Politics, Weather, Photography, and the Dog
Thursday 6 October 2011

At lunch I thought more about the copyright case against timezone data that the crazy astrologers have launched. I believe Arthur Olson and Paul Eggert, the volunteers who coordinated the tzinfo database for years and who now find themselves sued for doing so, have two principal defenses, one of which may allow them to get the case dismissed.

First, copyright law does not protect strictly-factual information. The Copyright Act only protects the expression of facts. 17 USC 102(b) clearly states:

In no case does copyright protection for an original work of authorship extend to any idea, procedure, process, system, method of operation, concept, principle, or discovery, regardless of the form in which it is described, explained, illustrated, or embodied in such work.

Massachusetts (!) attorney Ronald B. Standler analyzed the copyrightability of factual information in a 2009 essay that relies heavily on the 1991 Supreme Court decision in Feist Publications v Rural Telephone. In the case, a publisher blatantly copied and republished directory listings from a telephone company's white pages. The Supreme Court found that the directory information was not protected by copyright, because it was strictly factual data.

In a later case, Ticketmaster v. Tickets.com, the defendant had used a bot to scrape event information off Ticketmaster's website. The trial court found that the event information was not protected, and the temporary copying required for the bot to operate (it had to download a copy of each page in order to parse it) was fair use.

This brings up the second defense, should the first not win the case for Olson and Eggert. 17 USC 106 allows certain uses of copyrighted works "for purposes such as criticism, comment, news reporting, teaching (including multiple copies for classroom use), scholarship, or research..." and requires consideration of "the effect of the use upon the potential market for or value of the copyrighted work."

In this case, the tzinfo database (technically a publication of the U.S. government thanks to Olson's employment at the National Institutes of Health) lists historical time zone rules to enable any consumer of the data to find local wall-clock time for any point on earth back to the institution of standard time there. Who cares about this? Well, how about historians? Meteorologists? Frikin' astrologers?

And earlier today I pointed out that, if anything, the Olson database creates a market for the time zone atlas, by referring to it and even providing links to the author.

Oh, and a bonus third defense (which will probably be raised first): the infringement, if any, started waaaay back in the 1990s; 17 USC 507 prohibits a lawsuit "unless it is commenced within three years after the claim accrued." Of course, each time they published a new version of the tzinfo database, it might constitute a new infringement, so I'm not sure about this.

This case stinks. Don't even get me started on the plaintiff's attorney, who's not the cleanest dog in the pound according to the Massachusetts State Ethics Commission. (Molloy "admitted that she had violated the conflict of interest law by appearing before the Sandwich Zoning Board of Appeals on behalf of her private law clients to oppose a special permit application after she had participated in her capacity as a Planning Board member in formulating comments on the same special permit application." Oopsi.)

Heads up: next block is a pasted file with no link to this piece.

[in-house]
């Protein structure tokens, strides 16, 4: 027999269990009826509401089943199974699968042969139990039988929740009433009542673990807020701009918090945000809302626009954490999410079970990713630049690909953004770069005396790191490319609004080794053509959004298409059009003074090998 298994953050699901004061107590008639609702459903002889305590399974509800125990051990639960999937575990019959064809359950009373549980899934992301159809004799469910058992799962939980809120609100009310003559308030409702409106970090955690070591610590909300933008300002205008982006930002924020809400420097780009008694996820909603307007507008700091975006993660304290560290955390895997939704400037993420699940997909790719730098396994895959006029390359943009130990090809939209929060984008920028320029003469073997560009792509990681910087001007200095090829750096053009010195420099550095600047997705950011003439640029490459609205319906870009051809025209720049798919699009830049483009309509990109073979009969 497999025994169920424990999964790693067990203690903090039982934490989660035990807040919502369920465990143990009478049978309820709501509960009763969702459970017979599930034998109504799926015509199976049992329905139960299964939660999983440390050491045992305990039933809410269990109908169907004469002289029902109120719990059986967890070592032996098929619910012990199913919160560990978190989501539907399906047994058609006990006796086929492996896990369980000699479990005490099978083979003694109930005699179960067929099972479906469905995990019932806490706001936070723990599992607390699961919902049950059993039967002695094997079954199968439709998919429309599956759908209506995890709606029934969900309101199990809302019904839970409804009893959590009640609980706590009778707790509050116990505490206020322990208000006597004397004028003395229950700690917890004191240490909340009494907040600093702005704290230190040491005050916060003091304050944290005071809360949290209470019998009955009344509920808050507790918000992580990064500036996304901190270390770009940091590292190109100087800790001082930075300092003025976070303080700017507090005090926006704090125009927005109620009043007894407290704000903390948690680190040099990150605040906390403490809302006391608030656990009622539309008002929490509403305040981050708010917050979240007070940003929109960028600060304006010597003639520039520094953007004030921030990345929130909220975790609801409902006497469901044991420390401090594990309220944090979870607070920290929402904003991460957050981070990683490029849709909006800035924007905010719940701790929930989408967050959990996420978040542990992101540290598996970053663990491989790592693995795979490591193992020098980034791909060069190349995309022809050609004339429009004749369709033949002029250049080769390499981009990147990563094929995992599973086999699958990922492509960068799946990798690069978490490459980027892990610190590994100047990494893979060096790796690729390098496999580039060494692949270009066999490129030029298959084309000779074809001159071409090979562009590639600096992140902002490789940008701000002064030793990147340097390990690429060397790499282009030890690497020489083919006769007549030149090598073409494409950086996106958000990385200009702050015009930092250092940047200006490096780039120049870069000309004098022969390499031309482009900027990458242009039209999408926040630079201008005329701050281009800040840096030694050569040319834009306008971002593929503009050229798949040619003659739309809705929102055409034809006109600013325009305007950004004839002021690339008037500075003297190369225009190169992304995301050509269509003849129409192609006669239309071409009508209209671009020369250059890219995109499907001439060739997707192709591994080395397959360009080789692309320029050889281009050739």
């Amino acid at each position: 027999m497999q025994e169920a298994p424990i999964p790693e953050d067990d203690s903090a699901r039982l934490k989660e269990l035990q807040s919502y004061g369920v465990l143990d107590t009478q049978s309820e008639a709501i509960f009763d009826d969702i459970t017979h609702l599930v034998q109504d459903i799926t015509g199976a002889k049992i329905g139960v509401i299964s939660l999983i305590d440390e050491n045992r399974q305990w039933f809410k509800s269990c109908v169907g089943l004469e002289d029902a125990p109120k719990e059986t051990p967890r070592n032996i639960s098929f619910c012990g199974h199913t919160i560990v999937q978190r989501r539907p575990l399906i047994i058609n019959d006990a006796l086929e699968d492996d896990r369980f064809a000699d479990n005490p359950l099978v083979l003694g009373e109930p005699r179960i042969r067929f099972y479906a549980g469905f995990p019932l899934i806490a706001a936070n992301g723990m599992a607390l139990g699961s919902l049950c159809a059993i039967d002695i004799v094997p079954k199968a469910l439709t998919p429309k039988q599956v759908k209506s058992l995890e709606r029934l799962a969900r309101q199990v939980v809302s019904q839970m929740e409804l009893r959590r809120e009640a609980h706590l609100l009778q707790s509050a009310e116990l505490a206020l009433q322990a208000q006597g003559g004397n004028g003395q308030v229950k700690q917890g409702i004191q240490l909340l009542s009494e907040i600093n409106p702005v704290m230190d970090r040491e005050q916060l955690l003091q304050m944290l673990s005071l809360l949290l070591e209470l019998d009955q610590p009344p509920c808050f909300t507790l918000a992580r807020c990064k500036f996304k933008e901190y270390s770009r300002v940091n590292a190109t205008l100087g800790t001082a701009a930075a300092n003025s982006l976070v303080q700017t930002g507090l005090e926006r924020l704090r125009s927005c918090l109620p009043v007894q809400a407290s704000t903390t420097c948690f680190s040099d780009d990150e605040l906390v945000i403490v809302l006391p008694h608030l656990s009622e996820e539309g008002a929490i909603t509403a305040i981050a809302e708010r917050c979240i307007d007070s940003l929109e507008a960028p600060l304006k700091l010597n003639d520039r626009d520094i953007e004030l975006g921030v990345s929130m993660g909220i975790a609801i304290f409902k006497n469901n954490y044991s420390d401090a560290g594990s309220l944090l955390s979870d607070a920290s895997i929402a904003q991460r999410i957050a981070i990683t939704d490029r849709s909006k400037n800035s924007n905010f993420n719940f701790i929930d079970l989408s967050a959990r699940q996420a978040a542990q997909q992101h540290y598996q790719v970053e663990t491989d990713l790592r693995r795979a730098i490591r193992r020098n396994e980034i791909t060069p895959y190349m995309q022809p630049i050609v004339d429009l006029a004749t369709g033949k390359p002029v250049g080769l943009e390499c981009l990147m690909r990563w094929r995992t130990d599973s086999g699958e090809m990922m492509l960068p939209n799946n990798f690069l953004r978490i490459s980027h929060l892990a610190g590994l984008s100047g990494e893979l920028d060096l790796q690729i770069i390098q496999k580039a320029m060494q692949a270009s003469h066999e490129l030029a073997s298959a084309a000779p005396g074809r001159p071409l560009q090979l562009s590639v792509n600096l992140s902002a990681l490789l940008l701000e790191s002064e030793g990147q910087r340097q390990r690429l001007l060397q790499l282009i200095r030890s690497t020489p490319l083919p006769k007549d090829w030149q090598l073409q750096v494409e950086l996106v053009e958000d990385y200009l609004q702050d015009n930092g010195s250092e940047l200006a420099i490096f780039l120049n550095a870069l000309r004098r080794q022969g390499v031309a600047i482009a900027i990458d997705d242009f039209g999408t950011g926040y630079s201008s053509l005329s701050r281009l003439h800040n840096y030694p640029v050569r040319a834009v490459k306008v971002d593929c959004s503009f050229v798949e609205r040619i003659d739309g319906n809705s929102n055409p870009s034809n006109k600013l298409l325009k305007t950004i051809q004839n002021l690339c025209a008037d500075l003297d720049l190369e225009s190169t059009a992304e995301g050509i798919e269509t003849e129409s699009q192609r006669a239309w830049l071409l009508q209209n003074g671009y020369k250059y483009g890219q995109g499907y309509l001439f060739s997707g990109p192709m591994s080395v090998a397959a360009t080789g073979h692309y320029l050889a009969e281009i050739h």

If this case gets past initial motions I'll be shocked. And as soon as I find out where to send checks, I'll post information about Olson's and Eggert's legal defense funds.

Thursday 6 October 2011 14:36:42 CDT (UTC-05:00)  | Comments [2] | US | Business#
Friday 14 October 2011 03:18:23 CDT (UTC-05:00)
Astrolabe response:
------------------------------------------------------------------------
Immediately after filing a copyright violation lawsuit with the U.S District Court for Massachusetts against Mr. Arthur David Olson or Mr. Paul R. Eggert, Astrolabe Inc., received dozens of highly emotional emails, telephone calls, Facebook postings, tweets and inquiries. There have also been attempts to disable its website.

Astrolabe has now done a careful reading of these communications, as well as of the various industry publications that broke this story on October 7.

A typical news story appeared in TheRegister.co.uk under the Headline “Chaos feared after Unix time-zone database is nuked.” It continued, “The internet’s authoritative source for time-zone data has been shut down after the volunteer programmer who maintained it was sued for copyright infringement by a maker of astrology software.” It went on to say that the Time Zone and Daylight Saving Time Database, also known as the Olson database, is “the official reference Unix machines use to set clocks to local time” and that it “is used by countless websites and applications to reconcile time differences across the world.”

We can well understand the panic caused by such stories. However we believe that the highly emotional reactions that we received were based on an incomplete understanding of the facts. These facts are as follows:

1. Astrolabe’s lawsuit is in no way intended to interfere with compilation of current time-zone information maintained by Mssrs. Olson and Eggert, or any other persons. On the contrary, Astrolabe recognizes that compiling current time-change information is crucial for keeping computers properly up to date, as well as for many other useful purposes in today’s world. Astrolabe applauds the efforts of Olson, Eggert and the many other volunteers who maintain the database of current time changes.

2. The aim of Astrolabe’s suit is only to enforce copyright protection for materials regarding historical time data prior to 2000. This does not affect current time-setting on computers, and it has little or no effect on the Unix computing world.